How to make sure your next learning tech purchase is not an old banger or a money pit
Purchasing new learning tech can be daunting. It’s not something which you purchase on a regular basis and the market is constantly changing. You need to think about all the practical things like what you’re trying to achieve, what will integrate with what, how easy is it to navigate and so on. On top of that, you’ll have the latest buzzwords and trends flying around, which can cause confusion because… well do you really need them?
Buying new learning tech is like purchasing a “big ticket” item in your personal life, such as a car or house. Although these items are important to us, we don’t necessarily have all the expertise to ensure we are making the right buying decision.
If we take buying a car as an example. You’ll by a car for several reasons, but one of the main reasons will be to travel from A to B. There are magazines, websites, blogs and adverts, which really wow us with the latest features, like being able to turn your music up by waving your finger at the stereo. These features are easy for us to understand as we’re able to compare them to what we do without them. However, when it comes to the fundamentals, like how reliable to car is in getting you from A to B, it becomes tricky. Most of us only know how to drive the car, we don’t know how it works under the bonnet. Would you buy a car with just your basic knowledge? What if you knew a mechanic or car expert, would you ask them for help?
Let’s take buying a house as the next example, you find the properties you want to view, organise a viewing, meet the estate agent and look round the house. A good estate agent will point out the positives and, often, skim over the negatives. You may love the house, as it’s got everything you wanted on your list, but you’d still get a surveyor in the check the foundations. Why is that? You’re not the expert in house surveying and your estate agent hasn’t pointed out the cracks in the wall, but you’re investing a lot of money in something that you want to be standing in years to come. Therefore, that small, upfront investment is essential in reassuring you’re making the right decision before you sign on the dotted line.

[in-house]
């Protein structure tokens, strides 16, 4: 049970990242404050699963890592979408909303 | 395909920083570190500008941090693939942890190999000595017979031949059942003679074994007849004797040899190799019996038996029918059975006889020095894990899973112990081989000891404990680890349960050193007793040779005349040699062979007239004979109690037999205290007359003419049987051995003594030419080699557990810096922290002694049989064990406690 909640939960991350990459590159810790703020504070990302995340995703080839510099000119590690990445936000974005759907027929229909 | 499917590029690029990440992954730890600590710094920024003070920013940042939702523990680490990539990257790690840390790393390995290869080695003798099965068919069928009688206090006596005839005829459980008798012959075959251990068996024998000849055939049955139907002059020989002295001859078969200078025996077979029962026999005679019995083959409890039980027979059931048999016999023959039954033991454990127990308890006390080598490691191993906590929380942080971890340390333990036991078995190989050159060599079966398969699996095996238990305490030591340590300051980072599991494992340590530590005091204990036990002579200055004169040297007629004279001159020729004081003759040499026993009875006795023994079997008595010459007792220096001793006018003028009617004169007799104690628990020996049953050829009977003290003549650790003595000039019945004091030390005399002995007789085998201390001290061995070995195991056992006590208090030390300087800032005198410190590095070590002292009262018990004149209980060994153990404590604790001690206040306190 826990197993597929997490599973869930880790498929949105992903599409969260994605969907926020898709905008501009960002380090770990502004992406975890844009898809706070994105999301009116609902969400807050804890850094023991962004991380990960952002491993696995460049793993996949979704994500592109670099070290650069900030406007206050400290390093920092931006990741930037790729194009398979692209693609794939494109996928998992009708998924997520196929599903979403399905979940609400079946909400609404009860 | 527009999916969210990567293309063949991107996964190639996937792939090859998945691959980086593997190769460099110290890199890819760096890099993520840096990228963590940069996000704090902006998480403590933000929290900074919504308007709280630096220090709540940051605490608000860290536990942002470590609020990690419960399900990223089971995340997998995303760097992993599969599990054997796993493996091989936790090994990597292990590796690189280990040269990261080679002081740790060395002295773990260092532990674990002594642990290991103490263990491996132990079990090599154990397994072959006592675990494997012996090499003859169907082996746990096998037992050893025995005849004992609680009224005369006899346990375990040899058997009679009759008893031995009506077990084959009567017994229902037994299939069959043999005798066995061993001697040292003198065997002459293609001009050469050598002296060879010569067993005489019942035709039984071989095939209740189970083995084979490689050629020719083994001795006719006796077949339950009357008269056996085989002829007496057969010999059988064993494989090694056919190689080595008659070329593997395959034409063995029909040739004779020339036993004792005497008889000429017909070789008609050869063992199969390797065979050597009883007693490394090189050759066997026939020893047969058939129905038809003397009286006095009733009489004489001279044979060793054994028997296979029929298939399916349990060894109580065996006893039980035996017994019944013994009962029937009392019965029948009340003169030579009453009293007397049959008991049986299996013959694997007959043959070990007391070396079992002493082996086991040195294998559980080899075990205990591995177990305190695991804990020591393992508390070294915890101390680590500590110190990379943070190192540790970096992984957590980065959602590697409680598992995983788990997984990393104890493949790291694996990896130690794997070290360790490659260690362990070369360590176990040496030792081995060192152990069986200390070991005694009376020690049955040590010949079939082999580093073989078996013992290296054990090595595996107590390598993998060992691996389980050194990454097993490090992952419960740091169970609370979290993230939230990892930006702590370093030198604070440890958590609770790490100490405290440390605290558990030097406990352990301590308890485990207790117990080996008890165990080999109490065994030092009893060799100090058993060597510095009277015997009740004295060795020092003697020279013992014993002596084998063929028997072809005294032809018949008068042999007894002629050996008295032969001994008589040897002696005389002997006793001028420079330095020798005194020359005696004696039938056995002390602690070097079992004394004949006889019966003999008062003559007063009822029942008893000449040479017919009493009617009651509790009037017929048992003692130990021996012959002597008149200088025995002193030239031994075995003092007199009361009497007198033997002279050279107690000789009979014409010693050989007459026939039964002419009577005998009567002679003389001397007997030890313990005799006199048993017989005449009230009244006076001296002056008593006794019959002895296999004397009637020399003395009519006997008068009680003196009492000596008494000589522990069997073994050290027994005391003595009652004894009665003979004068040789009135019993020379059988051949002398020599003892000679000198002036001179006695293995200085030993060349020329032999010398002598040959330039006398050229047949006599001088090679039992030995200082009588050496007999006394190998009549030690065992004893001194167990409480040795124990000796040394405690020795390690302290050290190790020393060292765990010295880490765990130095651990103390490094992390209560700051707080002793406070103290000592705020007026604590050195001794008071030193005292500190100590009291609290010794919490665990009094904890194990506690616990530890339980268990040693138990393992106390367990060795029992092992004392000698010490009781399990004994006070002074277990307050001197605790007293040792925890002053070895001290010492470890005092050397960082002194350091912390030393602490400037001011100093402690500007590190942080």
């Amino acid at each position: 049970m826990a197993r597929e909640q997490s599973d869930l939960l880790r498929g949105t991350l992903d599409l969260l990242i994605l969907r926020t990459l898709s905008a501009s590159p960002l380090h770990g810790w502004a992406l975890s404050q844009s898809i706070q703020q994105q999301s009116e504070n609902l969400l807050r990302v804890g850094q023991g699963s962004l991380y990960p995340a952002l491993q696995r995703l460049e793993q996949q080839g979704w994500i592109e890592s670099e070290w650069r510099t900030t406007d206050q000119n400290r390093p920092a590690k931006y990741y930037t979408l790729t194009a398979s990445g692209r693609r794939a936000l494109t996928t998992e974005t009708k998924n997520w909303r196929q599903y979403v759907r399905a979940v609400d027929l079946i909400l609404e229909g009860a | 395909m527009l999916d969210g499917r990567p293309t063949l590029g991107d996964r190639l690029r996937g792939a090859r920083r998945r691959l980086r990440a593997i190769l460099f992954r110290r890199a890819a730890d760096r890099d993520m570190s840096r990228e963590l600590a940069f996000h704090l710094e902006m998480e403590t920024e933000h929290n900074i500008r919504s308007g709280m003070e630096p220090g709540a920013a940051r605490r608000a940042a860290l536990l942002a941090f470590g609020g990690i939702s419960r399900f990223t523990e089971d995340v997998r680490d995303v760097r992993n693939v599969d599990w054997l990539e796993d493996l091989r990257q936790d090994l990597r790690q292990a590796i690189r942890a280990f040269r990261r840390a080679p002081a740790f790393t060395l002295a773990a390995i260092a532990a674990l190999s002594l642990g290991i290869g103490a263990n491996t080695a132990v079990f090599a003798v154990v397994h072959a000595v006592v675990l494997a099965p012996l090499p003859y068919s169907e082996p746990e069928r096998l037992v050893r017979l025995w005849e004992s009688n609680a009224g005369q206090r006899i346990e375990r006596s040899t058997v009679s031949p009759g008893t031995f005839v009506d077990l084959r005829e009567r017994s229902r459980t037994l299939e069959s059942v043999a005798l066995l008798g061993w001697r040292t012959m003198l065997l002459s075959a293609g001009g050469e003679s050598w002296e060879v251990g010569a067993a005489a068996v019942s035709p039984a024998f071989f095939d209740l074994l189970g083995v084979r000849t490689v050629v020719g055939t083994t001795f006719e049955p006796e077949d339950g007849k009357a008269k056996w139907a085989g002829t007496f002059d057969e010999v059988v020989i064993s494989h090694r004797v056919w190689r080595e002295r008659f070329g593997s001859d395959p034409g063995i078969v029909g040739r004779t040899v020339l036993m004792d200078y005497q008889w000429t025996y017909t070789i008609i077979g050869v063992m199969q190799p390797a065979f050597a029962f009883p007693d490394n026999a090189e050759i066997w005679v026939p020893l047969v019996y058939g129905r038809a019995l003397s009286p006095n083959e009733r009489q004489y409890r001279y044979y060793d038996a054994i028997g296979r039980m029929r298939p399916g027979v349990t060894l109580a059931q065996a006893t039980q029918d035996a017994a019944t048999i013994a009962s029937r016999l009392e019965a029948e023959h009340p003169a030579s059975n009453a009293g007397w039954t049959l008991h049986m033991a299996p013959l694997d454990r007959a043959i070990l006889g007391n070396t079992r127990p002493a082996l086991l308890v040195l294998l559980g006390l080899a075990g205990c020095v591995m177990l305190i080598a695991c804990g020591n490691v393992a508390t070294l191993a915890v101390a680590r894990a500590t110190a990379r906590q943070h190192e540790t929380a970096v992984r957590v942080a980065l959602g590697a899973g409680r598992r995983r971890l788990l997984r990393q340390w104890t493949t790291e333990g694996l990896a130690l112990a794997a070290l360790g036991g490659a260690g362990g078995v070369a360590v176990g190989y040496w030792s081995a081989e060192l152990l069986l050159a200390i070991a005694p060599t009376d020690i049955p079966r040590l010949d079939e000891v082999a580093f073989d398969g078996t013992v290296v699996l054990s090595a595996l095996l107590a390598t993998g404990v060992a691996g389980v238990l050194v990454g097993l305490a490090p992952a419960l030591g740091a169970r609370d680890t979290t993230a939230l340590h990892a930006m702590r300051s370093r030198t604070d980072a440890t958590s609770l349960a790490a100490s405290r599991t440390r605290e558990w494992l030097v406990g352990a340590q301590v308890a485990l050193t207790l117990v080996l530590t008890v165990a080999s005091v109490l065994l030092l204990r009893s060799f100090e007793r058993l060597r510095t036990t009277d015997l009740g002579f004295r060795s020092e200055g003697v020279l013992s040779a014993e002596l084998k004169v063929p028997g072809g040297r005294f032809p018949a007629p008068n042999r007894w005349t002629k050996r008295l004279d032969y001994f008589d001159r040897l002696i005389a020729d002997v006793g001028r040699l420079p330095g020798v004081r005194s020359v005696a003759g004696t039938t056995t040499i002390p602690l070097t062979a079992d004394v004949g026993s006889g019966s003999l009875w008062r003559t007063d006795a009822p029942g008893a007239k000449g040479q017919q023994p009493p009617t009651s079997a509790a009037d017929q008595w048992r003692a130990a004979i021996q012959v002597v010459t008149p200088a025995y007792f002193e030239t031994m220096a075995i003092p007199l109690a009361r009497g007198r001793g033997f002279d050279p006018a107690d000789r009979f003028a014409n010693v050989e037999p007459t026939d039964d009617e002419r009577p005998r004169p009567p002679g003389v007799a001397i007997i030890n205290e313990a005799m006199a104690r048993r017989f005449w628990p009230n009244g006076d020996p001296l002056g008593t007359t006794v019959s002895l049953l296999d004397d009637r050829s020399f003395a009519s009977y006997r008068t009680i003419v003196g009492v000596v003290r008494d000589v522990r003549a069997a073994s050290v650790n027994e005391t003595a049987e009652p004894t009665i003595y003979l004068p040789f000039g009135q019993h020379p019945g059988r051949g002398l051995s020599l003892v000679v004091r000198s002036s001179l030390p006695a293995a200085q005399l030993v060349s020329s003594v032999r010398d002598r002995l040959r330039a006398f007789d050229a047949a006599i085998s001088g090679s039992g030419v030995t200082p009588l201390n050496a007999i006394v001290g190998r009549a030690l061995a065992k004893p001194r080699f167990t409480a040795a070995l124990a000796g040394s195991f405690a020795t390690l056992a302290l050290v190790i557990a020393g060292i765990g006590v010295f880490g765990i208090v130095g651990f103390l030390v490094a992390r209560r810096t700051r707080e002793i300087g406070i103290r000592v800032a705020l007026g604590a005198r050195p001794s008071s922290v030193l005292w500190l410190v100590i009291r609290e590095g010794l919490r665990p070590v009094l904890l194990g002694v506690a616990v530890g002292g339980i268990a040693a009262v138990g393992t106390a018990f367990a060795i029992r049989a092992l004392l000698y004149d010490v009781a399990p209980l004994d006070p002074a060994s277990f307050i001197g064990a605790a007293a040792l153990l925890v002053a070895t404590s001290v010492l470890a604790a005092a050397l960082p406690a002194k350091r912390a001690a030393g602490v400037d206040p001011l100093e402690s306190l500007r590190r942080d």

The same theories resonate with buying a learning platform. The majority of people have used them at varying levels, from being an end user to being administrators, but the minority have real expertise in this field. There are articles, blogs and companies which rate and review platforms, but do they really deliver true guidance? Companies can pay to be part of the review or sponsor events and so on, so are these channels really doing in-depth reviews or are just using the supplier’s information to tick a box and put them on a grid? Salespeople will always highlight the positives and play down the negatives, so it’s difficult to understand what will and will not work for your organisation.
These are just two examples of “big ticket” items we purchase, where we rely on expertise to help us make the right decisions and get the most out of the money we’re investing. This shouldn’t be any different when purchasing a learning platform. If you have the expertise from the start, you’ll be more equipped to make the right choices for your organisation.
The Learning Effect are experts in learning tech and can help you get under the bonnet so you can make the right choices for you and your organisation. Get in touch by emailing us: firstname.lastname@example.org